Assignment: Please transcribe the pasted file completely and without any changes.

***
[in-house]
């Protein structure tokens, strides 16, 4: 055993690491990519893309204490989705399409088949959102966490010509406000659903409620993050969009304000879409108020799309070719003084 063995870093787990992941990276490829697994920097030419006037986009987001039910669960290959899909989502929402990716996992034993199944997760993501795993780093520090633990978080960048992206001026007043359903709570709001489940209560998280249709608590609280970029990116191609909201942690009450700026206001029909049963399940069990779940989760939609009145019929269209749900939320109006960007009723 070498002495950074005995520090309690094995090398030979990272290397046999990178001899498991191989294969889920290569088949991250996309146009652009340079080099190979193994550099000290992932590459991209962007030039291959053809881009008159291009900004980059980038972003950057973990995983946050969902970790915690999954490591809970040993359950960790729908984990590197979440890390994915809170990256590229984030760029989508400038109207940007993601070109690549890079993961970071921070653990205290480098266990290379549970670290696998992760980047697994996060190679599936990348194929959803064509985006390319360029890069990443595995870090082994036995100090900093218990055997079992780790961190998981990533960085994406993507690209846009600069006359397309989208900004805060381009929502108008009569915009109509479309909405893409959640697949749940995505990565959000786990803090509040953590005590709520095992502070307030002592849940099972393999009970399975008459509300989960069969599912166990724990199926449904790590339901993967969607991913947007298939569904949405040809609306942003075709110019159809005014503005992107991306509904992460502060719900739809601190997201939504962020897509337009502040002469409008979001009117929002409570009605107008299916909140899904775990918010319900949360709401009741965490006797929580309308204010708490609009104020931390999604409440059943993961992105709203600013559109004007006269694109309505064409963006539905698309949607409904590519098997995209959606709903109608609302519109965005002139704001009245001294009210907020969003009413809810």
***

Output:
[in-house]
């Protein structure tokens, strides 16, 4: 055993690491990519893309204490989705399409088949959102966490010509406000659903409620993050969009304000879409108020799309070719003084 063995870093787990992941990276490829697994920097030419006037986009987001039910669960290959899909989502929402990716996992034993199944997760993501795993780093520090633990978080960048992206001026007043359903709570709001489940209560998280249709608590609280970029990116191609909201942690009450700026206001029909049963399940069990779940989760939609009145019929269209749900939320109006960007009723 070498002495950074005995520090309690094995090398030979990272290397046999990178001899498991191989294969889920290569088949991250996309146009652009340079080099190979193994550099000290992932590459991209962007030039291959053809881009008159291009900004980059980038972003950057973990995983946050969902970790915690999954490591809970040993359950960790729908984990590197979440890390994915809170990256590229984030760029989508400038109207940007993601070109690549890079993961970071921070653990205290480098266990290379549970670290696998992760980047697994996060190679599936990348194929959803064509985006390319360029890069990443595995870090082994036995100090900093218990055997079992780790961190998981990533960085994406993507690209846009600069006359397309989208900004805060381009929502108008009569915009109509479309909405893409959640697949749940995505990565959000786990803090509040953590005590709520095992502070307030002592849940099972393999009970399975008459509300989960069969599912166990724990199926449904790590339901993967969607991913947007298939569904949405040809609306942003075709110019159809005014503005992107991306509904992460502060719900739809601190997201939504962020897509337009502040002469409008979001009117929002409570009605107008299916909140899904775990918010319900949360709401009741965490006797929580309308204010708490609009104020931390999604409440059943993961992105709203600013559109004007006269694109309505064409963006539905698309949607409904590519098997995209959606709903109608609302519109965005002139704001009245001294009210907020969003009413809810």